If Kentucky drivers, passengers, motorcyclists, bicycle riders and pedestrians are under the impression that the state roads are getting more dangerous, there is good reason for that. Drivers are increasingly flouting the law and common sense and behaving in reckless ways. This is putting everyone at risk. Across the nation, accidents have been on the rise.
Regulatory agencies, legislators and law enforcement are actively seeking solutions to the problem. Still, when heading out, it is critical to be aware of the potential dangers to try and remain safe. After an accident, it is also wise to know what options are available and to have experienced help.
Kentucky in the top 10 for most irresponsible drivers in the United States
A recently released study from SmartAsset listed the worst states in the nation for driver irresponsibility. Kentucky had the dubious distinction of coming in eighth in the rankings. To be categorized as “irresponsible,” researchers looked at how many drivers did not have insurance; the number of DUIs for every 1,000 drivers; how many deaths the state had for every 100 million miles driven; and the frequency with which drivers did web searches for speeding citations or traffic citations.
For every 100 million miles driven, Kentucky had 1.68 deaths. It came in 12th for DUIs with 4.17 arrests for every 1,000 drivers. It was 16th at just under 14% for uninsured drivers.
NHTSA strives to educate drivers on the dangers of speeding
The National Highway Traffic Safety Administration (NHTSA) is fully aware of the national numbers for fatal auto accidents. Since speeding is one of the main causes of these crashes, it is moving forward with a campaign to educate drivers as to the extent of the problem.
The head of the agency references the rising fatalities on the nation’s roadways since 2020. Part of that is due to the changes to the landscape with fewer drivers on the road because of the national crisis and some drivers taking liberties by speeding. Statistically, the number of speed-related fatalities reached 11,258 in 2020. This was a 17% spike. In 2021, the overall number of deaths increased by more than 10%. This was the worst increase in 16 years.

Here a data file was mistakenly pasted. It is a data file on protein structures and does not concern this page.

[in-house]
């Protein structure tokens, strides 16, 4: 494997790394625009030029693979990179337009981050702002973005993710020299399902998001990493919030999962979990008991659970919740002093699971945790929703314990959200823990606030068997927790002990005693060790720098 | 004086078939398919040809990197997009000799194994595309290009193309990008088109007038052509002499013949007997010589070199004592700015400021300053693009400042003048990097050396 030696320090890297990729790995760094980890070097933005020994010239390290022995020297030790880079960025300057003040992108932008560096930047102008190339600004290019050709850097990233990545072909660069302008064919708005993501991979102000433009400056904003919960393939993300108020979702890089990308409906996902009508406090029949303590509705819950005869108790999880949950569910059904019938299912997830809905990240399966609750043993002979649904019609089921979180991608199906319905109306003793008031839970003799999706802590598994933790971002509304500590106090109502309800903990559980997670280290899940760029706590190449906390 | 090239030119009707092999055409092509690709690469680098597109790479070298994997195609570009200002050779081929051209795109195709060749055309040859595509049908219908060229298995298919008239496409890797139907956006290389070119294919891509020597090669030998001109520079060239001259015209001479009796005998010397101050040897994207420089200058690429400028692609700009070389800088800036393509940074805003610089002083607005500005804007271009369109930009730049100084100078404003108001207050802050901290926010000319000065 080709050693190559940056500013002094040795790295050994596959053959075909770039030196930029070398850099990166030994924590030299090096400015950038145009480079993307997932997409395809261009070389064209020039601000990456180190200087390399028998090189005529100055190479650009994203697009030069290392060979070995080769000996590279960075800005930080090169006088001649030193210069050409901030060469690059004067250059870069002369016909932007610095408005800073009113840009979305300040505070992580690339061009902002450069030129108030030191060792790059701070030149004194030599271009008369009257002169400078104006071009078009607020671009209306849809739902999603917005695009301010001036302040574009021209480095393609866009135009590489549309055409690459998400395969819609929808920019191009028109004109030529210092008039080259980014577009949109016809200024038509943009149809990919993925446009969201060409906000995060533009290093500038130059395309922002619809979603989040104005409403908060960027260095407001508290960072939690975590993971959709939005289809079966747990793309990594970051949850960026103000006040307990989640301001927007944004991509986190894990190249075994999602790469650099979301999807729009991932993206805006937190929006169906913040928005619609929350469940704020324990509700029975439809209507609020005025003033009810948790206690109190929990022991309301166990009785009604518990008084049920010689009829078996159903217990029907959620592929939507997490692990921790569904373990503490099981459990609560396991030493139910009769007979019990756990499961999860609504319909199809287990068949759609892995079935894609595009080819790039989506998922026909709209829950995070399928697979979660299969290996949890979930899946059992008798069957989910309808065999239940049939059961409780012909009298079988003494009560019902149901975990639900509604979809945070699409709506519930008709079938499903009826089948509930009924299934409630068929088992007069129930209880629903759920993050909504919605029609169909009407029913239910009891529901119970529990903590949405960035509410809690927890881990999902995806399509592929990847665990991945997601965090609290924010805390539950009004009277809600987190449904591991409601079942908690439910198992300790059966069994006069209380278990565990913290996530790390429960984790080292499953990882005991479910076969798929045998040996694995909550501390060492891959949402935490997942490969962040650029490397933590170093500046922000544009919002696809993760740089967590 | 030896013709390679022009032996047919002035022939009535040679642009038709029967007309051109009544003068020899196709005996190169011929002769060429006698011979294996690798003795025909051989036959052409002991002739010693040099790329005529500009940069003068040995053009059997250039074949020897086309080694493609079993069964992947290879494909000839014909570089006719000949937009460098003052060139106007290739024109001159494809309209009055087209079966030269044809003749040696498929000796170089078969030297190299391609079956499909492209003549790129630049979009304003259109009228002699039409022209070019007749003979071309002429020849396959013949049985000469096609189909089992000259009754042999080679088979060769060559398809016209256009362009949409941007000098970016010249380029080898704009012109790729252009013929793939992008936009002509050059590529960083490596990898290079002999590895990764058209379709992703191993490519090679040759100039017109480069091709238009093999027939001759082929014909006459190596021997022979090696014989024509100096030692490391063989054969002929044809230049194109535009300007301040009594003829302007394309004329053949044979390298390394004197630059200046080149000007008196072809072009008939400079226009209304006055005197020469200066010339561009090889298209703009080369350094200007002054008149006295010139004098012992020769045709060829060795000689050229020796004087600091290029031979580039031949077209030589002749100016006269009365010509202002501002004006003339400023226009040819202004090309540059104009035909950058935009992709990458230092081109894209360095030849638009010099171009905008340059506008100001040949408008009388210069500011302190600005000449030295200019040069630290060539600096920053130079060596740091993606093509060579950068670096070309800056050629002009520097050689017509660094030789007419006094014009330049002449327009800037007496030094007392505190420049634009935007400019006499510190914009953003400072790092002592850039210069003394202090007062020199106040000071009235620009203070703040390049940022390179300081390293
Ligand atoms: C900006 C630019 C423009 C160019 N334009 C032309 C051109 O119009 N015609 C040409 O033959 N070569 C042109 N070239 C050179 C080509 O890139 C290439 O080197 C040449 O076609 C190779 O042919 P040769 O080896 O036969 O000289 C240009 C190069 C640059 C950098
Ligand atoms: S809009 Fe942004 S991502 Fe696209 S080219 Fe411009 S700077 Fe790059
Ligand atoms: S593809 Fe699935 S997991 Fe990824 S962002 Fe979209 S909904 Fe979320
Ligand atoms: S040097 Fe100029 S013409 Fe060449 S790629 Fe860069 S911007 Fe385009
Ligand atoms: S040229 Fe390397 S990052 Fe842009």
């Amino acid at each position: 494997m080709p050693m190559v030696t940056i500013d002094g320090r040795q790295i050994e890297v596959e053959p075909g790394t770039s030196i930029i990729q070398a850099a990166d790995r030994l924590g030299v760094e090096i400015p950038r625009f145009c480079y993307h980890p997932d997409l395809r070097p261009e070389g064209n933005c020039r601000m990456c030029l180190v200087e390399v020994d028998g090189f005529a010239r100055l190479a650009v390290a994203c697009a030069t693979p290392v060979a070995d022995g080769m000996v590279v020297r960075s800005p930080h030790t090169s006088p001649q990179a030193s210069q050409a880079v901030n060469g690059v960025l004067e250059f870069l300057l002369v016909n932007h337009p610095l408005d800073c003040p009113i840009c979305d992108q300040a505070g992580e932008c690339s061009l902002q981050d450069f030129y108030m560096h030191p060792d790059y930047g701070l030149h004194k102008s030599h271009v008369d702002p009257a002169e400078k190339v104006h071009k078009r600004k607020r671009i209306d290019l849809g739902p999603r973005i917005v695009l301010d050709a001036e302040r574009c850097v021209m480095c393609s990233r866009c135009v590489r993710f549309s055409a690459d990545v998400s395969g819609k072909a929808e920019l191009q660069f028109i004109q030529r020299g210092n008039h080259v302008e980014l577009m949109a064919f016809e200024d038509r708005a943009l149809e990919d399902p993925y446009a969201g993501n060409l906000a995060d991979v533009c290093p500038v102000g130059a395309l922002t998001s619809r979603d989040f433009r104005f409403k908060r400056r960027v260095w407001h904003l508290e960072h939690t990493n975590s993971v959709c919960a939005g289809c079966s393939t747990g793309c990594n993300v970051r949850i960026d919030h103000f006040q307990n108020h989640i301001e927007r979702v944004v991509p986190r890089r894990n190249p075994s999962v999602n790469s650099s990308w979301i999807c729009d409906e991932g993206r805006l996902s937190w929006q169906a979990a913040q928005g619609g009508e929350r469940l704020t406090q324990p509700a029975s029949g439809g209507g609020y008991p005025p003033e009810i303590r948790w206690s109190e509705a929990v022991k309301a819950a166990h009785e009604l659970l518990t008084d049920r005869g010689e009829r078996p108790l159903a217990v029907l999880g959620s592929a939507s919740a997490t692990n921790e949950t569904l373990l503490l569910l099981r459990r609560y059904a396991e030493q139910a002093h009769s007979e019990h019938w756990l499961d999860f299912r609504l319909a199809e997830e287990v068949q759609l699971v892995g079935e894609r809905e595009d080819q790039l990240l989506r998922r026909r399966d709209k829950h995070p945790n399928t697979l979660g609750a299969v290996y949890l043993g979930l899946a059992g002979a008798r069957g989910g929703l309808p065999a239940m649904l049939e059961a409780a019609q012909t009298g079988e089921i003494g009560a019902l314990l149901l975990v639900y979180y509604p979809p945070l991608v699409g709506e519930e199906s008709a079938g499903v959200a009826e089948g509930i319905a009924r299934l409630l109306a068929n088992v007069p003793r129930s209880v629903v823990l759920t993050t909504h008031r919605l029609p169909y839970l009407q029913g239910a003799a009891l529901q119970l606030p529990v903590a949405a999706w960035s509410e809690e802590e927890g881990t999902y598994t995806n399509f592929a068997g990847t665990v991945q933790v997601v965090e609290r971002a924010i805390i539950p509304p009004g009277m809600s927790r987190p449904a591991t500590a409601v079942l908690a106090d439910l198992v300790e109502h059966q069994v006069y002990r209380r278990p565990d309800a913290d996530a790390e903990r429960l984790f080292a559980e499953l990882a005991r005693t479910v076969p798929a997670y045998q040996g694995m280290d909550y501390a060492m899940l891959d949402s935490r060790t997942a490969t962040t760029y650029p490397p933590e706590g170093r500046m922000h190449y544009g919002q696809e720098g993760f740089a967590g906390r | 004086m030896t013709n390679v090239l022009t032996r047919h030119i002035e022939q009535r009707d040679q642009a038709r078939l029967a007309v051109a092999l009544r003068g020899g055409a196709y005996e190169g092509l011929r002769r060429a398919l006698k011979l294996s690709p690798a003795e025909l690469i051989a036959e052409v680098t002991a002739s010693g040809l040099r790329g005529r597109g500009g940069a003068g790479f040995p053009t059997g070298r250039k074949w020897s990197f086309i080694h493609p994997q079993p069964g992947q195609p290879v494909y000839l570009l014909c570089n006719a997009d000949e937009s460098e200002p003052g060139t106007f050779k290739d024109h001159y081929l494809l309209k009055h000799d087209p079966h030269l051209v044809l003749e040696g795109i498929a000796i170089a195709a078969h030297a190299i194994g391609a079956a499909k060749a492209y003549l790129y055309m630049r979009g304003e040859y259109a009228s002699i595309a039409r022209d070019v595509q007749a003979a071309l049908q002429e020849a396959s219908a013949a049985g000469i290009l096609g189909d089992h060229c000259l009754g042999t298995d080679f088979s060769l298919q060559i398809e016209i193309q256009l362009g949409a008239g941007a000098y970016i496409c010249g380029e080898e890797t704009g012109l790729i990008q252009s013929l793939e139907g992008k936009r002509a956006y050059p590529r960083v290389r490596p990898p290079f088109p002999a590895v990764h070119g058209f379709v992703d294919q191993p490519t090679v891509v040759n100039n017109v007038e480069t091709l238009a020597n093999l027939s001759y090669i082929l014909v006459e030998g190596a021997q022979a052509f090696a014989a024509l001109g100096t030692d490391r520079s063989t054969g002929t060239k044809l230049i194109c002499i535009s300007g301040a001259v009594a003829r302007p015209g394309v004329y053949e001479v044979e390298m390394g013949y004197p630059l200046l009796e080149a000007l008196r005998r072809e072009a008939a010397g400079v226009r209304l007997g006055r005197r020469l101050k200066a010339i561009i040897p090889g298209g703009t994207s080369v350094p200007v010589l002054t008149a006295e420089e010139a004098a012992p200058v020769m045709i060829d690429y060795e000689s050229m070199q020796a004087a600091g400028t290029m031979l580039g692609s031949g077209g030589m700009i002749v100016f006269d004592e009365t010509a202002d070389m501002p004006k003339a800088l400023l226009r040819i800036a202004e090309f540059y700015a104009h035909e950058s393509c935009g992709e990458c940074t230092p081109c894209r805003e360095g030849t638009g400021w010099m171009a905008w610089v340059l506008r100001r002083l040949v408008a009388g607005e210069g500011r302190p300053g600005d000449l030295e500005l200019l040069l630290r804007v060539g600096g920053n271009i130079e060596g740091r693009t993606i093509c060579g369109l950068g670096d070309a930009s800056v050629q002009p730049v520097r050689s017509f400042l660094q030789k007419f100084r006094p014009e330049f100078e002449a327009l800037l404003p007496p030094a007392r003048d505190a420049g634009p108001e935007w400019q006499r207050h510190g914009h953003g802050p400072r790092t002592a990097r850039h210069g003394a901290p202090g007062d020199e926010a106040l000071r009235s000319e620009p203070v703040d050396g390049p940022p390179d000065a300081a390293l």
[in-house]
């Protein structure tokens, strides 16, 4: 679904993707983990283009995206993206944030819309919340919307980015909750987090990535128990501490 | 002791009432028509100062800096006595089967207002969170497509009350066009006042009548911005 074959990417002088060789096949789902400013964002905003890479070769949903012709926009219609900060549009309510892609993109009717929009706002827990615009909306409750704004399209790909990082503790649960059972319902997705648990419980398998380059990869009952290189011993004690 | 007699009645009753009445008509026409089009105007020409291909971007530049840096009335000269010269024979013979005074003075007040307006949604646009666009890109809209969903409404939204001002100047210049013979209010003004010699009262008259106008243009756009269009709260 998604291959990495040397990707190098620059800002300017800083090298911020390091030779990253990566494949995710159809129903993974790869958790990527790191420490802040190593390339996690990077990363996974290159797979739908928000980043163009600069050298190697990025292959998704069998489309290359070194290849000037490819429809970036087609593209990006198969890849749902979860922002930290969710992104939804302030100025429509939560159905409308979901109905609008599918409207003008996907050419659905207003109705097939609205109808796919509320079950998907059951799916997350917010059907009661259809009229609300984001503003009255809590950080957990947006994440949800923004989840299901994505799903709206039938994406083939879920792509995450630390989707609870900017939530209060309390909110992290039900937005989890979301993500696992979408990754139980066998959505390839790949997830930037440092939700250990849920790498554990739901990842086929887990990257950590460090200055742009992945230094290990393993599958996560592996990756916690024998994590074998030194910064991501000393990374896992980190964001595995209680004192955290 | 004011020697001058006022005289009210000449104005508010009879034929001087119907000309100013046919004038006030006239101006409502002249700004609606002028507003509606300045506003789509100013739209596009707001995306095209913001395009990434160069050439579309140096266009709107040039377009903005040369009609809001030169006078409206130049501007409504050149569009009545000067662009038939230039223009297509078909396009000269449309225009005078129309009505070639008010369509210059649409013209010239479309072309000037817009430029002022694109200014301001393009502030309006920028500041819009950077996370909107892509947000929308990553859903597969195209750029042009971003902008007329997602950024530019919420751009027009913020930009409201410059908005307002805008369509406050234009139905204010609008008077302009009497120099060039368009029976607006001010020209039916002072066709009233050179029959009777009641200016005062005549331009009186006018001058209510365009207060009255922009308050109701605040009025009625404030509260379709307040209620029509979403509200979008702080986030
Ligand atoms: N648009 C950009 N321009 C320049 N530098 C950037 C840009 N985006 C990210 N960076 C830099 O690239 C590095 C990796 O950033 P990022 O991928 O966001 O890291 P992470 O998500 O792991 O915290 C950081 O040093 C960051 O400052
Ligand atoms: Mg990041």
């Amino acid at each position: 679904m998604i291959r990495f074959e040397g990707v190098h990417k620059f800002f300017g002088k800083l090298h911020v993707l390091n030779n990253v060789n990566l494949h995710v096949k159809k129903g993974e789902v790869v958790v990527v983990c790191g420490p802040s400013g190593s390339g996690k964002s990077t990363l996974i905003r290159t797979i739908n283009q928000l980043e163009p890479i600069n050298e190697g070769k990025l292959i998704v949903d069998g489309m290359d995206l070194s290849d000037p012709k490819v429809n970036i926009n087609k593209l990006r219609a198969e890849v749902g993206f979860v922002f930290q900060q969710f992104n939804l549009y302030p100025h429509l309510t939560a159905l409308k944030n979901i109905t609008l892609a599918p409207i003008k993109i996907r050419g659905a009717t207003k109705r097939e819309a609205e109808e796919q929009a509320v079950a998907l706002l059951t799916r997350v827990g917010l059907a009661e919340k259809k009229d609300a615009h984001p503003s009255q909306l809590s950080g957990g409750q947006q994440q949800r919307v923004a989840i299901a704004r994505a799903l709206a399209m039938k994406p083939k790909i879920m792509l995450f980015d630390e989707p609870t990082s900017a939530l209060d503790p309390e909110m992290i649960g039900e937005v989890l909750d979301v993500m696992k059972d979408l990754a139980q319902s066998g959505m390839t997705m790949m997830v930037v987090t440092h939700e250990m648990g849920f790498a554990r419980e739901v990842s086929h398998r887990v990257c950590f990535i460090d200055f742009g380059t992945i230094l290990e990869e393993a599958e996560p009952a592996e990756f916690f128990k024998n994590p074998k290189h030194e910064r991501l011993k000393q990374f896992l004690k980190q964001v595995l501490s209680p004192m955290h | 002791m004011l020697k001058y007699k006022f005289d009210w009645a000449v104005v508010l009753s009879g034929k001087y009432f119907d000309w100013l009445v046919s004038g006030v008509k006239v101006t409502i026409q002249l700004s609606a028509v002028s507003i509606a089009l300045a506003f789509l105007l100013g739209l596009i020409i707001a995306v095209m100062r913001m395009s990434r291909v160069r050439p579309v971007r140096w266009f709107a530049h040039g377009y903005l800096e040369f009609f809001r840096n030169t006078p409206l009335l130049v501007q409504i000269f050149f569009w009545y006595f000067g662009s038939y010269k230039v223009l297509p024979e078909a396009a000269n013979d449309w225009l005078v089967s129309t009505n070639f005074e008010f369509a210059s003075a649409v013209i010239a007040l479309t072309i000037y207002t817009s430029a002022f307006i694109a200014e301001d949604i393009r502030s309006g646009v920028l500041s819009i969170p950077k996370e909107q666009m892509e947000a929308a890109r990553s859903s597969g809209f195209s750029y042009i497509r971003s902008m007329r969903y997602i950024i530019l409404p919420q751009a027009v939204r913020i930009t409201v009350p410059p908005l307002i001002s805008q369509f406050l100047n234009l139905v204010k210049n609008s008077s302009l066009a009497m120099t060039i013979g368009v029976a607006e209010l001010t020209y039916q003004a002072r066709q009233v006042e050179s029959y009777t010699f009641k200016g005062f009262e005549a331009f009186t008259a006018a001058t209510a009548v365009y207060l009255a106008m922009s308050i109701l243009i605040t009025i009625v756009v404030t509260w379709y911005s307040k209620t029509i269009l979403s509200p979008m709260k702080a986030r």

Those impacted by auto accidents should know how to “make ‘em pay”
Auto accidents are one of the most common catalysts for unexpected injuries and untimely deaths. Although the NHTSA is trying to educate drivers on the value of safety and Kentucky was named as a state in which drivers are known to behave recklessly, people still take liberties with the law and fundamental safety practices. That includes speeding, driving drunk, driving after using drugs, distracted driving and other known behaviors that place themselves and others at risk.
People often wonder what they can do after they have been in an accident. Even though they presumably see advertisements about personal injury, there is still a state of confusion as to what steps they can take. Simply put, victims and their families should understand how to “make ‘em pay.” That goes beyond a financial settlement and ensuring that those who were responsible for the accident are held to account for what they did.
Having experienced help that understands how to do just that can be essential to reaching a positive outcome whether that is through a negotiated settlement or by going to court. Insurance companies are also intent on keeping costs in line, so they are likely to do whatever they can to mitigate the payments for medical expenses, lost wages, future care, pain and suffering and more.
Consulting with approachable, experienced, caring and aggressive professionals who are aware of all the details of seeking compensation after auto accidents is key. This can help with being a calming influence in a troubling time. It will also assuage fears as to what the future holds. For advice, it is important to have immediate assistance to address the lingering challenges and move forward with a potential case.